Philippe Lapointe is building his own legacy
For many in the Southeastern corner of Michigan, the Lapointe name rings a bell.
Martin Lapointe played for the Detroit Red Wings from 1993 until 2001 — winning two Stanley Cups in 1997 and 1998. He played nearly a thousand NHL games and is now serving as the director of player personnel for the Montreal Canadiens.
That resume speaks for itself. But his son Philippe is ready to write his own.
“He wants to be his own player,” Martin said. “He doesn't want to be known as Marty’s son.”
Philippe, a freshman on the Michigan hockey team, started skating when he was four. He was an extremely active kid who could not get enough of the outdoors. Whether he planned on it or not, he was always going to be a hockey player. He grew up around the rink, but unlike most kids playing hockey, he spent time in NHL locker rooms. This gave him even more of a drive to succeed.
“(Playing college hockey) is something he’s wanted to do since he was a kid,” Martin said. “Having a chance to play for University of Michigan, for him it was a dream come true.”
Philippe is coming off a stellar year with the Trail Smoke Eaters of the British Columbia Hockey League, where he totaled 20 goals and 35 assists in 36 games.
Former Trail Smoke Eaters head coach Jeff Tambellini felt Philippe was the perfect leader to build his team around. Philippe’s greatest intangible trait is his leadership, which will be a valuable asset to Michigan’s highly touted freshman class.
“He was a player that I thought was so similar to the way his father played,” Tambellini said. “You look at the skillset that Marty had, Phil does the same things.”
Former coach Red Berenson originally recruited Philippe before head coach Mel Pearson took over the process in 2017, and was equally impressed with his skillset. An additional factor of his coming to Michigan was his brother Guyot, who played for the Wolverines club hockey team before graduating in 2019.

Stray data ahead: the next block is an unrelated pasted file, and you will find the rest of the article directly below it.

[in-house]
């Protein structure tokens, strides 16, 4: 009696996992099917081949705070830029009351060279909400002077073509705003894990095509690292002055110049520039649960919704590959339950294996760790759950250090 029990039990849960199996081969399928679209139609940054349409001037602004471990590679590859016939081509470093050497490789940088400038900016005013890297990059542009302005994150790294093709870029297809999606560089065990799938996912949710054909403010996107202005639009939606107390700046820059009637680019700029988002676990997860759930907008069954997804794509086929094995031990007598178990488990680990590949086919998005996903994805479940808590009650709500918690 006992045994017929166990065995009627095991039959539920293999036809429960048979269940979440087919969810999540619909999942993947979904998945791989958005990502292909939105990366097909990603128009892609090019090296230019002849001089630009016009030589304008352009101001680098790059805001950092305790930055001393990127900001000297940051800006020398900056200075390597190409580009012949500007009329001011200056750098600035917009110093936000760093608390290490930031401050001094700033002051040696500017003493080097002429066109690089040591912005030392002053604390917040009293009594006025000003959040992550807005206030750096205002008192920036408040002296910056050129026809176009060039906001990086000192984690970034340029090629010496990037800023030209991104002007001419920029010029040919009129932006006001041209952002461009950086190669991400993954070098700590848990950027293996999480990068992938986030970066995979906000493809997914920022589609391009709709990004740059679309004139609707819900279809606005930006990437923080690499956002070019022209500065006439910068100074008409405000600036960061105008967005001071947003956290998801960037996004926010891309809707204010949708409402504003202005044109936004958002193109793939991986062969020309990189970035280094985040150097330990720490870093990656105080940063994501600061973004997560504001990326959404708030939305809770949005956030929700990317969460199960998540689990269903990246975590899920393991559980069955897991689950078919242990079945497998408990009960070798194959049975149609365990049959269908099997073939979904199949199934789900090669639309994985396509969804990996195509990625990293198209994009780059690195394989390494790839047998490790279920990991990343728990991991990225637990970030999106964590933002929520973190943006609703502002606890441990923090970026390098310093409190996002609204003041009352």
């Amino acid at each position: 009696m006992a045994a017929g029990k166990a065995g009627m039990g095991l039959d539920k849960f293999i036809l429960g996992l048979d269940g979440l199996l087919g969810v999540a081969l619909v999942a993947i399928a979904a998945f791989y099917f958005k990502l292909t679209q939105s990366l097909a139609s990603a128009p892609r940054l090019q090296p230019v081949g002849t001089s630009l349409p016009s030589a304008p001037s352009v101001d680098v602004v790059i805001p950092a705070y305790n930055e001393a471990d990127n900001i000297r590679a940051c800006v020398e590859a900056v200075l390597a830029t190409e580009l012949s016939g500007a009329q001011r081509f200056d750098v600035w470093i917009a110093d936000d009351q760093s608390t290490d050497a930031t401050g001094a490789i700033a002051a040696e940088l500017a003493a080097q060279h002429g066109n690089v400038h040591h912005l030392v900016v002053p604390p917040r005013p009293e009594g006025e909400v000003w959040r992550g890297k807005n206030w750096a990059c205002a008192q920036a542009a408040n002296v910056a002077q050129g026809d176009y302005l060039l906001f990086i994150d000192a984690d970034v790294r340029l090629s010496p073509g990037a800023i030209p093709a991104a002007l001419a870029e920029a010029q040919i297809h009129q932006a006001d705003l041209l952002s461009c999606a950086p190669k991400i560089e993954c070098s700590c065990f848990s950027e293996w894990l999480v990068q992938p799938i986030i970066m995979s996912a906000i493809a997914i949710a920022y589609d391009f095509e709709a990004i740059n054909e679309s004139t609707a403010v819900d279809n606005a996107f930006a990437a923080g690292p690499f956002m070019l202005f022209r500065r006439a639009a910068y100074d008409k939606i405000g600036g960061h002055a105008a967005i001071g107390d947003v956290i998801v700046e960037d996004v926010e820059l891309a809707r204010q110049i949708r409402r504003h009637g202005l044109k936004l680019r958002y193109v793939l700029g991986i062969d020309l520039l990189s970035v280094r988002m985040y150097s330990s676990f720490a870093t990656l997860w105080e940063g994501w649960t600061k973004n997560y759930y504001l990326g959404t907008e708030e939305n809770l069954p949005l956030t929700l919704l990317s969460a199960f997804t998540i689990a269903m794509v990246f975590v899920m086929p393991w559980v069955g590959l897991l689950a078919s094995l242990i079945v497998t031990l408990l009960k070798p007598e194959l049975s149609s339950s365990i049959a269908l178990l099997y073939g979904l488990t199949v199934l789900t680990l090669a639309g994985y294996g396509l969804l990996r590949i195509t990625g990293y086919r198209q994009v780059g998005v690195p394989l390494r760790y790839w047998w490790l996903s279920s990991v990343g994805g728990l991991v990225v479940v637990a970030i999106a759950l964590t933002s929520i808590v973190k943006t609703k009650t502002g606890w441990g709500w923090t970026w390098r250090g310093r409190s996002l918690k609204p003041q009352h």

On the ice, Philippe has a high hockey IQ, is scrappy physicality and has incredible vision. What sets him apart though is the way he carries himself.
“His character sets the foundation per every part of his game,” Tambellini said. “The way he works, the way he trains, his skill set, his desire to get better and his ability to lead a group. His ability to be the first man through the doors, taking on whatever the challenge is.”
Added Martin: “He’s willing to do the little things that don’t necessarily reflect on the score sheet.”
Philippe comes from an NHL background, and a decorated one at that. It would be easy to wilt under the lofty expectations his father’s career set. But to Philippe, these expectations were not a reason to run from the spotlight — they were a chance to learn.
“He’d watch the way Marty competes, the way he works, the ways he won championships,” Tambellini said. “I think that it’s more just who he is and I don’t think there’s any pressure that comes with it.”
At 20 years old, Phillipe is one of the oldest members of his class. Last year he served as the captain of the Trail Smoke Eaters, which will be extremely valuable for his transition to the college game.
“Best thing is to be great teammates, try and challenge for as many spots and work your way into the fabric of the team,” Tambellini said. “I don’t think he’ll have any issue doing that.”
For Philippe, there will always be the outside noise. There will always be the comparisons to his father. But he has tuned it all out and is ready to chart his own course.
“He doesn't want to rely on what his dad did or live on his dad’s name,” Martin said. “He wants to be known as Philippe Lapointe.”
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